So, for part five on my ongoing series about the changing face of Image I’m going to discuss a series that, combined with the discovery of Chew, made me give Image a second chance. To make a horrible pun, it’s Proof that Image has more to offer than beefed-up superheroes.
Proof, written by Alex Grecian and illustrated by Riley Rossmo, is a series that was first described to me as a combination of Men in Black and X-Files, with the part of Mulder being played by a sasquatch named John “Proof” Prufrock. An odd fusion of ideas, true, but nonetheless an apt description. The longer version is a story of a giant nature preserve, called the Lodge, reserved exclusively for creatures that for one reason or another need to be sealed off from humanity. Some of these creatures, like the jackalope, are put in the preserve for their protection. Other creatures, such a particularly vicious breed of carnivorous fairy, are placed there so that they would cease to be a danger to others. These creatures, collectively called cryptids, are the world’s best kept secret.
Now, unlike most of the comic series I’ve described, which have been a mix of genres, Proof keeps to one category. It’s solid science fiction, and, like all good science fiction, it takes things that are seen as impossible and makes them probable. This is accomplished in part by compelling storytelling. The way Grecian develops his characters and the events of the book helps broaden the already far-reaching powers of suspension of disbelief. Another part of it is something that Grecian calls “cryptoids,” or little bits of information that are littered throughout the issues. It’s kind of like Pop-Up Video except for in a comic series. Some are funny, some are informative, some are just random, but all of them are interesting and add a new dimension to the events unfolding in the story.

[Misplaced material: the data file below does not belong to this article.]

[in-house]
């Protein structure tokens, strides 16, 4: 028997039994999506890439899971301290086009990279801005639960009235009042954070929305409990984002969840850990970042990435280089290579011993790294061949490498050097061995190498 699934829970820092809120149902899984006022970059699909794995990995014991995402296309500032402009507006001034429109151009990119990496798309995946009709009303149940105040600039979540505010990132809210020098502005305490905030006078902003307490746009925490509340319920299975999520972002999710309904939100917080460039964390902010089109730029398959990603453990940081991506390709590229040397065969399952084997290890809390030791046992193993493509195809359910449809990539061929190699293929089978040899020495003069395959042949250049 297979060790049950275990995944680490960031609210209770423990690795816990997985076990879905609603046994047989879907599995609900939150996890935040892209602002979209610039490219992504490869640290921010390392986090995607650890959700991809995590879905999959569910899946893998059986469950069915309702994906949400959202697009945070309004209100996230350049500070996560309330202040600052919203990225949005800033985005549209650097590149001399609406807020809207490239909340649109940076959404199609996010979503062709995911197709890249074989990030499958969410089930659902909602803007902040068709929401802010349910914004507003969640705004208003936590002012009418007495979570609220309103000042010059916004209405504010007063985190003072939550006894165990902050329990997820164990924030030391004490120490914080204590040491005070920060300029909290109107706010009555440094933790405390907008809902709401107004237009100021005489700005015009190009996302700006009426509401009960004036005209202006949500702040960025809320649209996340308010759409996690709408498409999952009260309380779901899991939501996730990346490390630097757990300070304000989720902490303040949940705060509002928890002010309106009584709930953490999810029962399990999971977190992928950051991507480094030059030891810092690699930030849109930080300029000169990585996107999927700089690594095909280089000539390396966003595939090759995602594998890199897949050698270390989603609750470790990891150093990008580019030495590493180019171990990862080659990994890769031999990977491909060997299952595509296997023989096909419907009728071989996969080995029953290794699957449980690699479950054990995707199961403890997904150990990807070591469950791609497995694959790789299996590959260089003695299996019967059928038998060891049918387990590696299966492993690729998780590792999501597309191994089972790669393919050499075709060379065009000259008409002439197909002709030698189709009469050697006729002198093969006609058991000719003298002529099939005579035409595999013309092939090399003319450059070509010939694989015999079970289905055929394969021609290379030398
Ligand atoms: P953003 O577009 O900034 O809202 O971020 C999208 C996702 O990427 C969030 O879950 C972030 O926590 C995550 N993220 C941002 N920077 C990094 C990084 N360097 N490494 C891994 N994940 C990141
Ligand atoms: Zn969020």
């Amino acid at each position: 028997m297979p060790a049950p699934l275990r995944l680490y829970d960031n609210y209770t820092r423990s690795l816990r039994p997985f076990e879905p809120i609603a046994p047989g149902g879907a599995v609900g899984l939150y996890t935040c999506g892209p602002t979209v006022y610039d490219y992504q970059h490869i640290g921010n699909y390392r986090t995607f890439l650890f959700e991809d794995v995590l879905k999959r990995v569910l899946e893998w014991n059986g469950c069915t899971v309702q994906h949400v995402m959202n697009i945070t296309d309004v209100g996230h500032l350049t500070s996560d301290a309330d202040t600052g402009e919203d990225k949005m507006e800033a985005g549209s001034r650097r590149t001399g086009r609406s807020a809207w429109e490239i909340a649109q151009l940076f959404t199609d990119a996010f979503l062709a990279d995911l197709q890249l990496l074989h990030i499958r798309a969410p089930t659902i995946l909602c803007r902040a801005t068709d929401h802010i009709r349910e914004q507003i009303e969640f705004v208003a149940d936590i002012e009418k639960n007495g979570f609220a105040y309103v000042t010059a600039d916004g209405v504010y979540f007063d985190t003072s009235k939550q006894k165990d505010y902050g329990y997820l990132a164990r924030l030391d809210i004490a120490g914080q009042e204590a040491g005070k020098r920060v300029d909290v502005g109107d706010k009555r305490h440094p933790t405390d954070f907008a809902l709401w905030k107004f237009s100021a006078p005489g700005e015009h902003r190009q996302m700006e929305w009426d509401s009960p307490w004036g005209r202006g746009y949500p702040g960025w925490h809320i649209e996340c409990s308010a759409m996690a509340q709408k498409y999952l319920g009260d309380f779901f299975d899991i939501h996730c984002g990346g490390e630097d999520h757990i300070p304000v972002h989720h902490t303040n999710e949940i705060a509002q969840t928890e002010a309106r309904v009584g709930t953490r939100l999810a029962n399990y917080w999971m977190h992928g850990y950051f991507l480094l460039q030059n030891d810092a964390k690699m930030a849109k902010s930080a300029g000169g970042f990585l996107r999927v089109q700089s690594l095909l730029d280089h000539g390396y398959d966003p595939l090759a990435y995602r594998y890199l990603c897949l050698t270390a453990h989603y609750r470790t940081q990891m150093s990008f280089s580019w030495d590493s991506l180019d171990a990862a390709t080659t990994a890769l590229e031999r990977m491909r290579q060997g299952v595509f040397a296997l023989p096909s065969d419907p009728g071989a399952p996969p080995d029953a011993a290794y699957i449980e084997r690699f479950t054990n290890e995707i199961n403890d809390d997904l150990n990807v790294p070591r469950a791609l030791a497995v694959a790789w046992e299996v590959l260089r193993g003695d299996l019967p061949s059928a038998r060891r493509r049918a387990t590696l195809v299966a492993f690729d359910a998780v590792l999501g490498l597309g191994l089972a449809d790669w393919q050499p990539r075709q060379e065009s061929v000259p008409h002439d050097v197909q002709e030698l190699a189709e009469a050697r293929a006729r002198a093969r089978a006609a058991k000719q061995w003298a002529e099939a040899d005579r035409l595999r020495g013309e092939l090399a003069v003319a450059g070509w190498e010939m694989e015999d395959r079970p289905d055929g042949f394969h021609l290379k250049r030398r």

Another big selling point is the title character himself. While the bulk of the story is centered on the happenings of the Lodge, most of the real conflict comes from Proof and his search for identity. With the appearance of a missing link and a level of sophistication that hasn’t been seen since the time of Thomas Jefferson, Proof is a war of opposites. He continually straddles the line between man and monster and feels at home with neither. Adding to the effect is Rossmo’s art work and colors which seems to perfectly suit the story, a rare quality in comics these days.
The first Proof series “concluded” a little over a year ago, ending with a tantalizing cliff hanger and the promise of a continuation in another arc of the series colorfully titled Proof: the Squid and the Mountain. More info about that here. Sadly, it might be a while before Proof graces the shelves once more, but in my humble opinion it’s a series worth waiting for.
In conclusion, Proof is an awesome read. It takes the essence of every urban legend and makes it a little less legendary and a little more real. How many stories can you say that about?